Public opinion didn't turn against boxing in a straightforward sense--in fact, support for abolishing boxing was generally lower in the 1980s and 1990s.  Or looking at it another way, boxing's hold on the American spirit wasn't secure even in its glory days:  about 40% wanted it abolished.

There are no questions about whether football should be abolished, but several in the past few years have asked if the respondent would allow a son to play football:  about 70-75% say they would.  People do seem to be aware of the dangers of football:  in 2011, a survey asked "in which one of the following professional sports do you think athletes are most likely to sustain a permanent injury that will affect them after they retire?...NFL (National Football League) football, martial arts, boxing, hockey."  More chose football (49%) than boxing (36%).

The lesson is that changes in the fortunes of the sports didn't directly reflect changes in public opinion.  I think the basic reason that football flourished while boxing declined is that football developed an organization that could supply a consistent "product," and boxing never did.

[Source:  iPOLL,  Roper Center for Public Opinion Research.  The Roper Center has moved from UConn, where it had been since 1977, to Cornell University.  I'm sorry to see it go (I was interim director from 2004-6), but I'm glad that it found what promises to be a good home.]

Friday, November 6, 2015

False consciousness in the donor class?

Paul Krugman recently had a column asking why Republicans claim that they will deliver faster economic growth, even though growth has actually been considerably faster under Democratic presidents since at least the 1940s.  His answer is that it's partly "epistemic closure: modern conservatives generally live in a bubble into which inconvenient facts can’t penetrate" and partly that they "need to promise economic miracles as a way to sell policies that overwhelmingly favor the donor class."  It seems to me that he's trying too hard to make a mystery out of this.  I think Republicans promise faster growth because they believe they can deliver it, and they believe they can deliver it because they have a "common sense" argument that they can:  there are tradeoffs between different goals, and if you insist on things like equality or environmental protection, you'll pay a price in economic growth.  And in my experience, most people (probably all people most of the time) base their opinions on what seems like common sense to them rather than on careful analysis of the available data.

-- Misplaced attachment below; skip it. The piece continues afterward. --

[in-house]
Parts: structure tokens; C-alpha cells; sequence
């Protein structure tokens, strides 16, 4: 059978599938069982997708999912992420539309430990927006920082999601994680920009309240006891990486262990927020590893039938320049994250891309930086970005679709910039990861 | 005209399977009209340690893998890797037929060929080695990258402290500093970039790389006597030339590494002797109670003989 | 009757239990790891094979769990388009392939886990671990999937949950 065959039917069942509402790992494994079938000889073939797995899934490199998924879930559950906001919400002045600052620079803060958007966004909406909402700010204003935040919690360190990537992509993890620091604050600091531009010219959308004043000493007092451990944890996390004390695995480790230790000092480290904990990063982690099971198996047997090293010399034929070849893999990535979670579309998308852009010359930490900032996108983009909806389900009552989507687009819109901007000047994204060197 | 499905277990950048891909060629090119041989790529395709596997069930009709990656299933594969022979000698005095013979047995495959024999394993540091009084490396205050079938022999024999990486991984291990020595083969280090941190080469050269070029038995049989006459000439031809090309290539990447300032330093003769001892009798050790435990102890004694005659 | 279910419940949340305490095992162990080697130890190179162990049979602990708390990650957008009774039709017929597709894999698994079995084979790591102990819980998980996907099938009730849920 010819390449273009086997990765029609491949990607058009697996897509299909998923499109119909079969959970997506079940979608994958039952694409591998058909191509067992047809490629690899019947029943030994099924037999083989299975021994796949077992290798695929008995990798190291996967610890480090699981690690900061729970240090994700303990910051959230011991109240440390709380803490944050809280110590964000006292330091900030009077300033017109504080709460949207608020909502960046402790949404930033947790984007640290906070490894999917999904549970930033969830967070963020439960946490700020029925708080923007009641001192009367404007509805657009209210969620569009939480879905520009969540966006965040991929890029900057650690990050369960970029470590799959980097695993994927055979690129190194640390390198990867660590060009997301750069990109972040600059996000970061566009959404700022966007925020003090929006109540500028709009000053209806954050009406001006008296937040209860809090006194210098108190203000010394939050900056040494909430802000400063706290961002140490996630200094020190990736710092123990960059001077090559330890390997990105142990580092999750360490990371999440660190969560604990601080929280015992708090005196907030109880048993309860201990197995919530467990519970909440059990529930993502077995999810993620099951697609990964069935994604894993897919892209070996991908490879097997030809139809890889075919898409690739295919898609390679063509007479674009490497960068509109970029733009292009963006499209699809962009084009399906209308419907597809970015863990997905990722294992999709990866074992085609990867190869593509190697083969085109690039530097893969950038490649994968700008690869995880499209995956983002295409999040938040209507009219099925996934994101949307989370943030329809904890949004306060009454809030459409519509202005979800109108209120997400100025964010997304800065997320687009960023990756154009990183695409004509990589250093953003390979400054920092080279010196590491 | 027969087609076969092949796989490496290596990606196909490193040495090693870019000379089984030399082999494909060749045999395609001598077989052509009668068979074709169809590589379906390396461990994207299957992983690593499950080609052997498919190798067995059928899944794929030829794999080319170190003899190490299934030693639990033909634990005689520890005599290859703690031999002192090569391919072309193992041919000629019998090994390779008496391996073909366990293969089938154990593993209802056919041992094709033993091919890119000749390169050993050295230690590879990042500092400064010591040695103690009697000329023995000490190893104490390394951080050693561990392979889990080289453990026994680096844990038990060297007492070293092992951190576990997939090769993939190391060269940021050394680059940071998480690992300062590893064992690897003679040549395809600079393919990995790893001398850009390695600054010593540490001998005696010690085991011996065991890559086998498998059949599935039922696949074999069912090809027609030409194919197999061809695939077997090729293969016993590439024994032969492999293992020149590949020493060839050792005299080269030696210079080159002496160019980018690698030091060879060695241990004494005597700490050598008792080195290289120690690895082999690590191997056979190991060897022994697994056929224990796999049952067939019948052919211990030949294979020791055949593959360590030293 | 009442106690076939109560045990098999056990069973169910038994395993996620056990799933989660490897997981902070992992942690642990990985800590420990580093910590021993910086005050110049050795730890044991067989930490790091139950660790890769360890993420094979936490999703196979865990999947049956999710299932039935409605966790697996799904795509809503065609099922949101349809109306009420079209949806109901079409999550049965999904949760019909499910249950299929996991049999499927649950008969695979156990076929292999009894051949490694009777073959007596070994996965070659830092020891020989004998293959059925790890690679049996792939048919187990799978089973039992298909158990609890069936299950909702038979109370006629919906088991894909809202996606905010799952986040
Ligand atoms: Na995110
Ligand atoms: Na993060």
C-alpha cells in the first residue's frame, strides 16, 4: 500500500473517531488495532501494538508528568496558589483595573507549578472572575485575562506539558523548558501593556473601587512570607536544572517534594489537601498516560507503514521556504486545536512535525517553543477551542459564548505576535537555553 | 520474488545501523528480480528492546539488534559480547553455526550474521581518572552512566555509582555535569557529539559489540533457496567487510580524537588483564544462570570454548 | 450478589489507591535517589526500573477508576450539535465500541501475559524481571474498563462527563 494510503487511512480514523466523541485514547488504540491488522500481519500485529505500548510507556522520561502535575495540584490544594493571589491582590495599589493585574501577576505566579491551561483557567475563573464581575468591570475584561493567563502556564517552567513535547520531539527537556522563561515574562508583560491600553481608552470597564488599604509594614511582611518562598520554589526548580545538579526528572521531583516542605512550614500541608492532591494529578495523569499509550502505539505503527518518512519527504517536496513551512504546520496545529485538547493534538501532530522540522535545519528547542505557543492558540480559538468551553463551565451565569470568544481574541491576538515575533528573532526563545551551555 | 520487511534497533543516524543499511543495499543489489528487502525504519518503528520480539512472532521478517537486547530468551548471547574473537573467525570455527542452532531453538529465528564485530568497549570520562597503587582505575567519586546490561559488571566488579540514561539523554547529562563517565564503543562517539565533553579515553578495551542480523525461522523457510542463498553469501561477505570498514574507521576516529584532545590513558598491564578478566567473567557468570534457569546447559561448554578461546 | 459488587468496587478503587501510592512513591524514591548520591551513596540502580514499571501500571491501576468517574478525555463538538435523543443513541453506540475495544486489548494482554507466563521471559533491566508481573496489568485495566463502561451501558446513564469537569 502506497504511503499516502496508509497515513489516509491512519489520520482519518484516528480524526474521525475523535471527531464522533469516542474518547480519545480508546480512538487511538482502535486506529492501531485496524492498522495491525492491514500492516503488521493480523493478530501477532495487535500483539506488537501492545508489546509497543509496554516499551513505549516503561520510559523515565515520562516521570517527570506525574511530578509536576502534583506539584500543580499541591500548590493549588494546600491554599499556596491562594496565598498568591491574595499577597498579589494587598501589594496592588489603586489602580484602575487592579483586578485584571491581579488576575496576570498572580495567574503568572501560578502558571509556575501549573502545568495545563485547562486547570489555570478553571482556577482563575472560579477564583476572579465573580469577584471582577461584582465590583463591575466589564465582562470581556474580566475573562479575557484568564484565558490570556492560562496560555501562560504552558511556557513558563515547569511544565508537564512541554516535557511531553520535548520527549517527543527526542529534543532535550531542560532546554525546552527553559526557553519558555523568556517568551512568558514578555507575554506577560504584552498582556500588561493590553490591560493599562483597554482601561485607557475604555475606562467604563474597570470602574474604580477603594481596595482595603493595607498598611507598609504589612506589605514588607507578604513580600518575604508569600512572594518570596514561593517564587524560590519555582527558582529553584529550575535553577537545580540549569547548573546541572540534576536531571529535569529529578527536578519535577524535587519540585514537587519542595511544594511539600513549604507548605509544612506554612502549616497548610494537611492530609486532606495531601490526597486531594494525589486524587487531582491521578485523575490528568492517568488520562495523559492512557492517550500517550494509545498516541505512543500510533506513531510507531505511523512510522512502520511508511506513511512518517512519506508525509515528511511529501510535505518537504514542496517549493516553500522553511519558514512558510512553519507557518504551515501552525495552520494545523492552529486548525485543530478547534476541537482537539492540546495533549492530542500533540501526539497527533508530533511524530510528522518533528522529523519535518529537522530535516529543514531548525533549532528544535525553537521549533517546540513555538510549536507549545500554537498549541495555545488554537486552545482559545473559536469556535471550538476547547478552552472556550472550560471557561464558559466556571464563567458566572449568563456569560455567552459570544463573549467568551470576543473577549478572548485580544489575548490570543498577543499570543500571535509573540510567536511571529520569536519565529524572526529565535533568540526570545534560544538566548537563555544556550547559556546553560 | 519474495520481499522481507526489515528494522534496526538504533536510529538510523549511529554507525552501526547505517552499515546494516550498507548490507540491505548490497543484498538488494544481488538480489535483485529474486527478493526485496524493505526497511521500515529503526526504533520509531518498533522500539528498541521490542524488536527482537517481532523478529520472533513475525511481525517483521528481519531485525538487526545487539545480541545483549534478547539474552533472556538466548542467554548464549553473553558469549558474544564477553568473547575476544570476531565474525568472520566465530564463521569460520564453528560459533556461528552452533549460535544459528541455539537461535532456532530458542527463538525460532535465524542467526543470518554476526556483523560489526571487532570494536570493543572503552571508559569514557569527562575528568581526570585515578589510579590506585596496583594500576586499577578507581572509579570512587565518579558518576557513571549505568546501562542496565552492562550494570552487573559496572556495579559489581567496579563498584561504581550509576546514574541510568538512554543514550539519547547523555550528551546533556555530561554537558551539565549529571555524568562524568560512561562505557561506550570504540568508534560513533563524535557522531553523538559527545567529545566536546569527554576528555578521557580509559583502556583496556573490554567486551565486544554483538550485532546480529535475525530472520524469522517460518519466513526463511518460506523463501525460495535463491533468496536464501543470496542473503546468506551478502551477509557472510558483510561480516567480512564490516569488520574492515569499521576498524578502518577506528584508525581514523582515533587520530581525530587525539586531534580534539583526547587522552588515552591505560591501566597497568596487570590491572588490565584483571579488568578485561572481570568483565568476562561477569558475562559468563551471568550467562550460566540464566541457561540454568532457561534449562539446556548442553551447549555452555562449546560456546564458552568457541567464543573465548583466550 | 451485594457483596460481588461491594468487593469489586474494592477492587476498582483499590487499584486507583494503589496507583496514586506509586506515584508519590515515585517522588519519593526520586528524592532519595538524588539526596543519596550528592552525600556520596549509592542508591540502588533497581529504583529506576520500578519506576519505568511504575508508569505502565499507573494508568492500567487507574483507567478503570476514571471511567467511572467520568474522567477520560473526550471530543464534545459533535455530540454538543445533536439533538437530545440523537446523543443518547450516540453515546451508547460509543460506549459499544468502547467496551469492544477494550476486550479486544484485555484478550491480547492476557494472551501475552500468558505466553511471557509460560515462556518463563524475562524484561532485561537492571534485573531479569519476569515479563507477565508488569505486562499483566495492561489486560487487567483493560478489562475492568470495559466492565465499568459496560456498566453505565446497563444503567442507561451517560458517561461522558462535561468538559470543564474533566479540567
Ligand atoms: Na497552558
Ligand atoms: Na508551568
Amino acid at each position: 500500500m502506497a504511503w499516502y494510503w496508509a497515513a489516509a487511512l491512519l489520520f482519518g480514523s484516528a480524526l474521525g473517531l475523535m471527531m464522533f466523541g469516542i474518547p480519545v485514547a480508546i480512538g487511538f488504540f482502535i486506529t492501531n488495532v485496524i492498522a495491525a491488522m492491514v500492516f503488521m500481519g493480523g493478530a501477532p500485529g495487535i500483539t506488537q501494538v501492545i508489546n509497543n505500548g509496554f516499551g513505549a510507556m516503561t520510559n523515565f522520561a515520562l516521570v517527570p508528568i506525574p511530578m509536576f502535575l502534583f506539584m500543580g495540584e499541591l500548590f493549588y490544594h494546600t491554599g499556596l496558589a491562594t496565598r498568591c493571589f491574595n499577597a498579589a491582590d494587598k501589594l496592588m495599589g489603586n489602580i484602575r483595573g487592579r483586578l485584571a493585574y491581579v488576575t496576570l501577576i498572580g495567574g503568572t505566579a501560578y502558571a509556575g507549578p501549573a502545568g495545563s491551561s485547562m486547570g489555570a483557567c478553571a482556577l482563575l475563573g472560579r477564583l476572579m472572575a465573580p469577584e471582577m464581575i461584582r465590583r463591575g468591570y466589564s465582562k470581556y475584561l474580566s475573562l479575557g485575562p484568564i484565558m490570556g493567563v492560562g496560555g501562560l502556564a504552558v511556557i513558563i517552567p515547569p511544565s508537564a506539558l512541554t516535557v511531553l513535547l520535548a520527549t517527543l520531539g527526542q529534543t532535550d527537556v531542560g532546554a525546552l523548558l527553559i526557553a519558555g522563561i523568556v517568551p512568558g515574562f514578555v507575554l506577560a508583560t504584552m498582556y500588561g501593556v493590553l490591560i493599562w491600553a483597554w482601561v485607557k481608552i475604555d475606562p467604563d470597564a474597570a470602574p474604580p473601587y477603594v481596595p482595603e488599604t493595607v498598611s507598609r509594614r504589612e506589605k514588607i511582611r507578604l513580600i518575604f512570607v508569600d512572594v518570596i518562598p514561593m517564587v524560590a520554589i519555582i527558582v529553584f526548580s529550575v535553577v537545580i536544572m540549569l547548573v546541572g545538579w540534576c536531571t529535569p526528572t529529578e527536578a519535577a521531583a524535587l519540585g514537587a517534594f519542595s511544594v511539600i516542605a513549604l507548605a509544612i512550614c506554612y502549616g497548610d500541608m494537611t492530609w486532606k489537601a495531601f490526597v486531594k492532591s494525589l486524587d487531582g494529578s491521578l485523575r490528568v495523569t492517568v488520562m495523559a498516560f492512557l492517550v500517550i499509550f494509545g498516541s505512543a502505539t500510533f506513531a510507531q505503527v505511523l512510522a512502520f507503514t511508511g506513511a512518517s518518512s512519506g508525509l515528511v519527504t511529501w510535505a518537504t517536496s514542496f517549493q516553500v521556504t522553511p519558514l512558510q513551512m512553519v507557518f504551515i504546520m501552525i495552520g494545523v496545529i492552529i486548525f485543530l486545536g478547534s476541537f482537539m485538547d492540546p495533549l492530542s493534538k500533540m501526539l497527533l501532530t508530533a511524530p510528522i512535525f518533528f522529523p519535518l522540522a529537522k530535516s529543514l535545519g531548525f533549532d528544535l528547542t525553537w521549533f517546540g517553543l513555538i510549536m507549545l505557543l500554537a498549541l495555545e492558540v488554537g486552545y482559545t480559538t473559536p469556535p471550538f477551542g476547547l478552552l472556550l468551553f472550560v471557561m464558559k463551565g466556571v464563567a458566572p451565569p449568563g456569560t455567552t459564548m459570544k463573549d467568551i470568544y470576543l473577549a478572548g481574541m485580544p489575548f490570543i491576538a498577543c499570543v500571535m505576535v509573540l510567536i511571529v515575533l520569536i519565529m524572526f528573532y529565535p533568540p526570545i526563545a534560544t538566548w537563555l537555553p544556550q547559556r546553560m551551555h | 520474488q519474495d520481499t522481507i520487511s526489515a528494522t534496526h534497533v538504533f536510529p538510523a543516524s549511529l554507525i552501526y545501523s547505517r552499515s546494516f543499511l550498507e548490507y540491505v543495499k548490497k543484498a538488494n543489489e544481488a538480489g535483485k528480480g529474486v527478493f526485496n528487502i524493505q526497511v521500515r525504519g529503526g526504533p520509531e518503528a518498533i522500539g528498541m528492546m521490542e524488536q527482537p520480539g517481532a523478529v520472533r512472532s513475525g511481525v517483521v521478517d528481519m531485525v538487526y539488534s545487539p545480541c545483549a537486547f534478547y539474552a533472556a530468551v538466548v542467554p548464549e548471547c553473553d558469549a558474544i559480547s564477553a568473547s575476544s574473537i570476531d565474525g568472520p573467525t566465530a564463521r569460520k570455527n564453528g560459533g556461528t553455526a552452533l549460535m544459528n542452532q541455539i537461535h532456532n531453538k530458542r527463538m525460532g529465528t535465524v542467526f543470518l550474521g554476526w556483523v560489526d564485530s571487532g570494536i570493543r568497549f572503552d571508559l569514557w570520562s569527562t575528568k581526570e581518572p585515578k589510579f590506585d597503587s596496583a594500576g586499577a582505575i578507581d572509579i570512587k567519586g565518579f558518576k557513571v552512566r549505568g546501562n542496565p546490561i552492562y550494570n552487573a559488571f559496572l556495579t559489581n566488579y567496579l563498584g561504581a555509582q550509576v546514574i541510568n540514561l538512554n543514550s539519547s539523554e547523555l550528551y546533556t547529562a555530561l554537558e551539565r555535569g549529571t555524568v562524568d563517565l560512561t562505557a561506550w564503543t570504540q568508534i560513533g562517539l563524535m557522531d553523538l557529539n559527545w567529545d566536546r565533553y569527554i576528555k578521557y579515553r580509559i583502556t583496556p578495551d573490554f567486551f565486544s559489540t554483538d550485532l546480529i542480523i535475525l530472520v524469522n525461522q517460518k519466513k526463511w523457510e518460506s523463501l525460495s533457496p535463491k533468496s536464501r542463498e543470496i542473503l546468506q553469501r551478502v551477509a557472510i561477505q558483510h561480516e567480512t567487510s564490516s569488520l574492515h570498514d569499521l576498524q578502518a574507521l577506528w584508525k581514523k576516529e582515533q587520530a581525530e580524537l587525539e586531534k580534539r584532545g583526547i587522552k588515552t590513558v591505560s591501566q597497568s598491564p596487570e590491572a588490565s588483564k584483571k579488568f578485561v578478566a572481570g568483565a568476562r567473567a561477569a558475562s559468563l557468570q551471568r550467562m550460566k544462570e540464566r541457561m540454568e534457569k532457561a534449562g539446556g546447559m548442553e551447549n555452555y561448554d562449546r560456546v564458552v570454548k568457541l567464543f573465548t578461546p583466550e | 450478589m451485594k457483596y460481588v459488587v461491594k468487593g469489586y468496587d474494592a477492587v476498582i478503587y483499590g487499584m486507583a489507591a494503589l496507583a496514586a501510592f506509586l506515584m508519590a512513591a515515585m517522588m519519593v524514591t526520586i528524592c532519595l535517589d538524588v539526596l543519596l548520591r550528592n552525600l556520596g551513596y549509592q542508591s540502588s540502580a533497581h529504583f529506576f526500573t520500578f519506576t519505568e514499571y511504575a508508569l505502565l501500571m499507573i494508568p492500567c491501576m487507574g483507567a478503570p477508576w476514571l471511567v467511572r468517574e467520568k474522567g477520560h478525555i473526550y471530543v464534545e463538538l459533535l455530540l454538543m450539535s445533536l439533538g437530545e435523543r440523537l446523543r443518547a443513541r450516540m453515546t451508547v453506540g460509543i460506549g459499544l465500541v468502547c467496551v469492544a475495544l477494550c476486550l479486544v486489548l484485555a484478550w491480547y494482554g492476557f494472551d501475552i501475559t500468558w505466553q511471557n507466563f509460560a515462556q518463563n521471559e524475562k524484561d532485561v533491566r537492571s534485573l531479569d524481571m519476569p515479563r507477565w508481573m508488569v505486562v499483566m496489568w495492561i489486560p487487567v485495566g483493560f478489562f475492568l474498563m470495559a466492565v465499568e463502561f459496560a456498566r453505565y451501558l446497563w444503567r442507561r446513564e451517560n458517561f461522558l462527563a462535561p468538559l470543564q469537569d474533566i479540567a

However, his column led me to wonder if the "donor class" actually does better under the Republicans, or if a rising tide lifts all boats, so that all income groups do better under the Democrats.  I obtained data from the World Top Incomes Database on the average income (adjusted for price levels) of the bottom 90%, the 90-5 percent, the 95-99 per cent, and the top one percent.  Then I did a regression with percent change over the previous year as the dependent variable and party of the president as the independent variable.  The classification of years when party control changes is difficult:  the president is inaugurated in January, so the new party is in control for the great majority of the year, but the American economy is big and there's a lot of inertia.  So I counted those years as half one party and half the other.

The average annual change in real income under the two parties:

                           Dem                Rep
0-90%                  1.8%              0.0%
91-95%                2.0%              1.1%
95-99%                2.0%              1.2%
99-100%              2.0%              2.0%

The numbers in the World Top Incomes Database are pre-tax incomes, so it's likely that the top 1% really has done better under Republican presidents in terms of after-tax income.